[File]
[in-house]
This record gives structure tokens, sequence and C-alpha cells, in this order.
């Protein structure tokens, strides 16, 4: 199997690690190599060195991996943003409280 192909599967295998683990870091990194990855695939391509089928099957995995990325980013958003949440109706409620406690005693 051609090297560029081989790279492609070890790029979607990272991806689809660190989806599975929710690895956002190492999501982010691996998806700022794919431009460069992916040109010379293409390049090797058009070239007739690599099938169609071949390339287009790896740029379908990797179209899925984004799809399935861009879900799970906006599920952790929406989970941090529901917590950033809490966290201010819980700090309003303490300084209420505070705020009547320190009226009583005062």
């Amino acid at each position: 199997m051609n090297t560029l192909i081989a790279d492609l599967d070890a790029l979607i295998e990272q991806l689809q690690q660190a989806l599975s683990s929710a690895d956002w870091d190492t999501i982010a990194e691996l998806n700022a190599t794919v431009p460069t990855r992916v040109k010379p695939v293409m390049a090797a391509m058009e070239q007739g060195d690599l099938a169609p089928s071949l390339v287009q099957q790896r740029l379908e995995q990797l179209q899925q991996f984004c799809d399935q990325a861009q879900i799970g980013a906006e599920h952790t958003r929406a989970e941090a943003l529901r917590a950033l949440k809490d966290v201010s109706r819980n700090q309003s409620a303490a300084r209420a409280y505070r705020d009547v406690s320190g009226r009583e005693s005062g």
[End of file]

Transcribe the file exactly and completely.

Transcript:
[in-house]
This record gives structure tokens, sequence and C-alpha cells, in this order.
């Protein structure tokens, strides 16, 4: 199997690690190599060195991996943003409280 192909599967295998683990870091990194990855695939391509089928099957995995990325980013958003949440109706409620406690005693 051609090297560029081989790279492609070890790029979607990272991806689809660190989806599975929710690895956002190492999501982010691996998806700022794919431009460069992916040109010379293409390049090797058009070239007739690599099938169609071949390339287009790896740029379908990797179209899925984004799809399935861009879900799970906006599920952790929406989970941090529901917590950033809490966290201010819980700090309003303490300084209420505070705020009547320190009226009583005062």
């Amino acid at each position: 199997m051609n090297t560029l192909i081989a790279d492609l599967d070890a790029l979607i295998e990272q991806l689809q690690q660190a989806l599975s683990s929710a690895d956002w870091d190492t999501i982010a990194e691996l998806n700022a190599t794919v431009p460069t990855r992916v040109k010379p695939v293409m390049a090797a391509m058009e070239q007739g060195d690599l099938a169609p089928s071949l390339v287009q099957q790896r740029l379908e995995q990797l179209q899925q991996f984004c799809d399935q990325a861009q879900i799970g980013a906006e599920h952790t958003r929406a989970e941090a943003l529901r917590a950033l949440k809490d966290v201010s109706r819980n700090q309003s409620a303490a300084r209420a409280y505070r705020d009547v406690s320190g009226r009583e005693s005062g």